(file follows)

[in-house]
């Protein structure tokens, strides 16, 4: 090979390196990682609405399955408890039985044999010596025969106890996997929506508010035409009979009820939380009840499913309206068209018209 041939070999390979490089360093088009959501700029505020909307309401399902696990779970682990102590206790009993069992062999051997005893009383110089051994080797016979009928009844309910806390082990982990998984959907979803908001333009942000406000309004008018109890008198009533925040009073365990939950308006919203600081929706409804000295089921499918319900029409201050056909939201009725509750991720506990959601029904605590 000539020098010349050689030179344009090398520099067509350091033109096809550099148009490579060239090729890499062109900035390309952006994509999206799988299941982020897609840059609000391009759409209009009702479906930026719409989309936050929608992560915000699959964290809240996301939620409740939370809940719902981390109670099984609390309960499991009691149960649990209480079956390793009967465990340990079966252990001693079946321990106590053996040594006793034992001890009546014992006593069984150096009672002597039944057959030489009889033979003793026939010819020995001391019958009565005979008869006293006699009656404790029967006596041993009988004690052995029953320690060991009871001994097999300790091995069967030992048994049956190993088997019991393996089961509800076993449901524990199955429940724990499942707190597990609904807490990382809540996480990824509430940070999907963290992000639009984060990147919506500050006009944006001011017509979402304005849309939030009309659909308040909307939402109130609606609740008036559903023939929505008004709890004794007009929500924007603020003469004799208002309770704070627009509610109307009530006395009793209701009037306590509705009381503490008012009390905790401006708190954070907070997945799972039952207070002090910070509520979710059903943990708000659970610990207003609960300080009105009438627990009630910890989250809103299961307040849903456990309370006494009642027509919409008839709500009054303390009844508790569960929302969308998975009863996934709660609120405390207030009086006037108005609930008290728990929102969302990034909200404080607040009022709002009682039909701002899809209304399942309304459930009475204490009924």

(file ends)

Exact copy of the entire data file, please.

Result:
[in-house]
């Protein structure tokens, strides 16, 4: 090979390196990682609405399955408890039985044999010596025969106890996997929506508010035409009979009820939380009840499913309206068209018209 041939070999390979490089360093088009959501700029505020909307309401399902696990779970682990102590206790009993069992062999051997005893009383110089051994080797016979009928009844309910806390082990982990998984959907979803908001333009942000406000309004008018109890008198009533925040009073365990939950308006919203600081929706409804000295089921499918319900029409201050056909939201009725509750991720506990959601029904605590 000539020098010349050689030179344009090398520099067509350091033109096809550099148009490579060239090729890499062109900035390309952006994509999206799988299941982020897609840059609000391009759409209009009702479906930026719409989309936050929608992560915000699959964290809240996301939620409740939370809940719902981390109670099984609390309960499991009691149960649990209480079956390793009967465990340990079966252990001693079946321990106590053996040594006793034992001890009546014992006593069984150096009672002597039944057959030489009889033979003793026939010819020995001391019958009565005979008869006293006699009656404790029967006596041993009988004690052995029953320690060991009871001994097999300790091995069967030992048994049956190993088997019991393996089961509800076993449901524990199955429940724990499942707190597990609904807490990382809540996480990824509430940070999907963290992000639009984060990147919506500050006009944006001011017509979402304005849309939030009309659909308040909307939402109130609606609740008036559903023939929505008004709890004794007009929500924007603020003469004799208002309770704070627009509610109307009530006395009793209701009037306590509705009381503490008012009390905790401006708190954070907070997945799972039952207070002090910070509520979710059903943990708000659970610990207003609960300080009105009438627990009630910890989250809103299961307040849903456990309370006494009642027509919409008839709500009054303390009844508790569960929302969308998975009863996934709660609120405390207030009086006037108005609930008290728990929102969302990034909200404080607040009022709002009682039909701002899809209304399942309304459930009475204490009924």